Knowing that the Lone Sahib hates cats, Dana Da has kittens mysteriously appear over a span of several days, in random places in the Lone Sahib's path. The Englishman hears of this and asks how he does it—the Dana Da on his deathbed explains the elaborate trick, in which a man he knows who works with the Lone Sahib places kittens from his village in the Lone Sahib's way.[7]

"On The City Wall"Edit

Lalun, a beautiful and talented woman, lives and entertains along the city way of Lahore. Visited by many men, one named Wali Dad is especially friendly. Wali Dad has had an English education and feel uncomfortably places between the European and English worlds.

As the story continues, the reader gets an introduction to a leader Khem Singh, someone who may disrupt British rule in India. Khem Singh has been imprisoned though, but escapes. A riot breaks out and Lalun helps an old man out of the riot through her window. She asks the narrator to assistance getting him through the city safely, and he agrees, only to later realize it is Khem Singh.

He returns the man to captivity and the rebellion ceases.[8]

Common Themes Seen in "In Black and White"Edit


In several of Kipling's stories within his collection of In Black and White, revenge is the basis of the plotline. Within “Dray Wara Yow Dee,” “The Judgement of Dungara,” and “Gemini,”actions of the primary characters are greatly fueled by the act of revenge.

Each character motivated by revenge is an Indian character—but whether or not that was intended by Kipling is unknown.

European IgnoranceEdit

In two stories within this collection, Kipling criticizes the ignorance of European colonizers of Indian life. This can be seen with the missionaries in “The Judgement of Dungara” and the acts of the British in “On the City Wall.”

Narrative StylesEdit

Within In Black and White, Kipling utilizes two recurring ways of telling his stories depending on the race of the narrator. For example, in the stories in which the narrator is not white, the reader gets only words from that speaker's mouth, with little to no dialogue. The narrator is also always speaking to an Englishman, from whom we never get a direct quotation. This can be seen in "Dray Wara Yow Dee," "At Howli Thana," "Gemini," and "In Flood Time."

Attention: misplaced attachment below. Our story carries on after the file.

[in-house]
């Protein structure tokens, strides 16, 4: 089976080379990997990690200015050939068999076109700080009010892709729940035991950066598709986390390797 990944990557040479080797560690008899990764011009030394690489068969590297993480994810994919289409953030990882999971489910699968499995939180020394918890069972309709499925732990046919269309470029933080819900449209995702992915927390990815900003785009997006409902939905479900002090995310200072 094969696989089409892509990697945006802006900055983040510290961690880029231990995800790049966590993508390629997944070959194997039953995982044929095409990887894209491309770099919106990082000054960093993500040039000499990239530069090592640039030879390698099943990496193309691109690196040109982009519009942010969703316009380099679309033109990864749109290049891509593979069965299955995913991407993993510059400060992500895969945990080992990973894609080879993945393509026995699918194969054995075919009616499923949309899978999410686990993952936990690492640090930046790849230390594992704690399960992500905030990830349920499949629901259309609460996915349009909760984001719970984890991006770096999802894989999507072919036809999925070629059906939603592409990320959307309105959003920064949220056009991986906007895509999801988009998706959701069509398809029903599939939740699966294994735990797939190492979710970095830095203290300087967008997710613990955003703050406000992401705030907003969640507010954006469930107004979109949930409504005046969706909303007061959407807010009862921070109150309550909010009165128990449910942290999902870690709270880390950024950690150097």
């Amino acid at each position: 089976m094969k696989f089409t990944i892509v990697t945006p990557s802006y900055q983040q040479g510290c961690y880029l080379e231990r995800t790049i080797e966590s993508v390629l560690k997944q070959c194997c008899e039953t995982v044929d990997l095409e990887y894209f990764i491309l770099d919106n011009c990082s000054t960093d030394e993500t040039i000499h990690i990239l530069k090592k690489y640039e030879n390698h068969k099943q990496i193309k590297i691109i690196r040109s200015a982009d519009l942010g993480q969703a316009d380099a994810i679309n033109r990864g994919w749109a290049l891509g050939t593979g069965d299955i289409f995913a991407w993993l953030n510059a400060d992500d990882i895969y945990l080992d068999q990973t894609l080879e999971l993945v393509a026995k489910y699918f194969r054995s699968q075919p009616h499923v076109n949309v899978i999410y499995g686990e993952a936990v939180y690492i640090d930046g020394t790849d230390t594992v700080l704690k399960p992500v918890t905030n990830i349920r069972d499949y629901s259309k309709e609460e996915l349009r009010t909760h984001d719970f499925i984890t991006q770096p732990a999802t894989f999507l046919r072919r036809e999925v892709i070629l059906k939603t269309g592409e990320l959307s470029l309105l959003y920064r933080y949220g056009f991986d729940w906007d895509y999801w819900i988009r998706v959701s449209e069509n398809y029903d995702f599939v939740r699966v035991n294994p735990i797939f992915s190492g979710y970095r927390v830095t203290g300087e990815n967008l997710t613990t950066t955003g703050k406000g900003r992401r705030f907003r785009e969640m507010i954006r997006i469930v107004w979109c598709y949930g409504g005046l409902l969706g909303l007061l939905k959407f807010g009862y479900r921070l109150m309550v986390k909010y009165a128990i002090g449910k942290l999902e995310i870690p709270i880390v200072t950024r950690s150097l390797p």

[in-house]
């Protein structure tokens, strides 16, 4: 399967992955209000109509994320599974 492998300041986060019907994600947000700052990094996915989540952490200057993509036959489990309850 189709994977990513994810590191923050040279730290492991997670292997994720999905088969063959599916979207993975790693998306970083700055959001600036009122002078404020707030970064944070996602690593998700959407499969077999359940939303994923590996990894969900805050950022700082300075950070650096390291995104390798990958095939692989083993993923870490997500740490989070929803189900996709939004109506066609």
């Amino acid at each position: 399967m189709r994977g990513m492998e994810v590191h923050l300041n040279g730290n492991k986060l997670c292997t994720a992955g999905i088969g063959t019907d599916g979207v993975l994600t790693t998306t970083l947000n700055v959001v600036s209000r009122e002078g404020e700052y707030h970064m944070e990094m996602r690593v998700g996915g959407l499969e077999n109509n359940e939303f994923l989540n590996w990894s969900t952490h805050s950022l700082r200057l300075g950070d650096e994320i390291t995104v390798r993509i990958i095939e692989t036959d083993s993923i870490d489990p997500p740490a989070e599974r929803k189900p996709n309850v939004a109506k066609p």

Other stories are instead told from the perspective of a third person speaker, there is a more traditional layout of the story, with dialogue, characters, clear storyline, etcetera. This is seen in "The Judgement of Dungara," "At Twenty-Two," "The Sending of Dana Da," and "On the City Wall."


  1. ^ Kipling, Rudyard (1899). In Black and White. New York: H.M. Caldwell Co. pp. 17–32.
  2. ^ Kipling, Rudyard (1899). In Black and White. New York: H.M. Caldwell Co. pp. 36–48.
  3. ^ Kipling, Rudyard (1899). In Black and White. New York: H.M. Caldwell Co. pp. 51–58.
  4. ^ Kipling, Rudyard (1899). In Black and White. New York: H.M. Caldwell Co. pp. 61–75.
  5. ^ Kipling, Rudyard (1899). In Black and White. New York: H.M. Caldwell Co. pp. 79–96.
  6. ^ Kipling, Rudyard (1899). In Black and White. New York: H.M. Caldwell Co. pp. 99–114.
  7. ^ Kipling, Rudyard (1899). In Black and White. New York: H.M. Caldwell Co. pp. 117–132.
  8. ^ Kipling, Rudyard (1899). In Black and White. New York: H.M. Caldwell Co. pp. 135–173.